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Circumcision promoting risky behaviour – report

A new study of 314 female sex workers (FSWs) in Makindye division found that more than half of respondents falsely believe that once a man is circumcised, protection is not necessary during sex.

The International Health Sciences University (IHSU) study was titled: “Understanding the dynamics and practices of female sex workers with both circumcised and uncircumcised men in Makindye division.”

It was done in the Kampala suburbs of Kabalagala, Kansanga, Makindye II, Kibuye, Katwe, and Ggaba, between July and August 2013. Although there is no significant difference in sexual practices between circumcised and uncircumcised men, there is a misconception about the advantages of male circumcision among FSWs.

Of the interviewees, 17.7 per cent preferred having sex with circumcised men because they believe the risk of HIV infection is nil. Some 20 per cent of the 60 FSWs that reported to be HIV-positive had not used a condom in their last sexual encounter before the interview. One interviewee summed up the misconception of using circumcision as a ‘natural condom’ this way:

“A man who is not circumcised takes long to ejaculate and at times such men want to have sex with you without a condom such that they can infect you. But a man who is circumcised can even rape you without a condom and you do not get infected.”

With regard to condom use, 187 (72.5 per cent) said they used condoms with steady clients every time while 67 (26 per cent) said they used condoms occasionally.

“Meanwhile, four FSWs (1.5 per cent) said they never used condoms with their steady clients and three of these did not think that circumcised men could infect someone with HIV yet they had had STIs in the past three months,” the report partly reads.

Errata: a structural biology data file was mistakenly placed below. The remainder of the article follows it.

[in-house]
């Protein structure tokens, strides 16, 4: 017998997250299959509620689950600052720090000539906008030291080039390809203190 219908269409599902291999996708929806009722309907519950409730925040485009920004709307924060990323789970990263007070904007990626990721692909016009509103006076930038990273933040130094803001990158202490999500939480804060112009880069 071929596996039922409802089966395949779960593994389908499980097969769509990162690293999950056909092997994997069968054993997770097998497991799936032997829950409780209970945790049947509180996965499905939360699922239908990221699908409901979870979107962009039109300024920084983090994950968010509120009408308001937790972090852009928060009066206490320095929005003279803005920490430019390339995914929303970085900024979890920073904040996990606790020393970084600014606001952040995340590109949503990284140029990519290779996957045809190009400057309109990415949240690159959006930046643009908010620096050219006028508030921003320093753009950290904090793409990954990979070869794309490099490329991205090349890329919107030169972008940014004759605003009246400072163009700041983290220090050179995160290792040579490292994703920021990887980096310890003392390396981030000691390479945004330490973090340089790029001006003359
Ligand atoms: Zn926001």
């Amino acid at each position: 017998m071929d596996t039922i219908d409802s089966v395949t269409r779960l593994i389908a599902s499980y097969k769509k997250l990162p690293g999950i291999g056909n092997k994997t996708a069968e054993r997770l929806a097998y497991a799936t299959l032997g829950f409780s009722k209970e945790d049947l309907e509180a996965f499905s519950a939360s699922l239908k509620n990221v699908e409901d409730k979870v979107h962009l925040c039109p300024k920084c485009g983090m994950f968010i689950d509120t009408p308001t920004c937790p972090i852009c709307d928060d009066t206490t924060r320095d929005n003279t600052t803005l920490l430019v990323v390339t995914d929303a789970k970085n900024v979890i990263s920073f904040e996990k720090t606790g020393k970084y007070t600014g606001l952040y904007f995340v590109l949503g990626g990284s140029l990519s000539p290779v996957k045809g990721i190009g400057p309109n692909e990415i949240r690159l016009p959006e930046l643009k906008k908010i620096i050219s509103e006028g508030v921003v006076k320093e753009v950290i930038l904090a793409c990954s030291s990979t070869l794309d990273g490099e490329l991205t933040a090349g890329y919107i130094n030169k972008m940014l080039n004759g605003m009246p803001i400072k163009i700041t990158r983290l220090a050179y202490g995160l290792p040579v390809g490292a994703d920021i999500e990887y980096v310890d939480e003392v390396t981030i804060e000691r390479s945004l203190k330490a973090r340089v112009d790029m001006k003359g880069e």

The report notes that the 60 per cent protective effect from HIV/Aids that is associated with safe male circumcision (SMC) is likely to trigger a high propensity for risky sexual behaviour and worsen the incidence of HIV.

Data from the ministry of Health indicates that about 137,000 new infections occurred in 2013, a decline from 160,000 and 143,000 in 2011 and 2012 respectively. The ministry aims to circumcise four million adult males by 2015 and has set an annual target of one million.

Last year, 742,000 circumcisions were done.

Other findings

  • Majority of the respondents were in the age group of 18-24 (49.4 per cent) and had achieved a primary level of education.
  • 118 (37.6 per cent) FSWs were single while 5.1 per cent (16) were married and 18.5 per cent were in relationships with stable partners. However, for the 51.3 per cent of those who were in stable relationships, their partners did not know that they were sex workers.
  • Of those who pointed out forced unprotected sex as a challenge, 19 per cent were HIV-positive.


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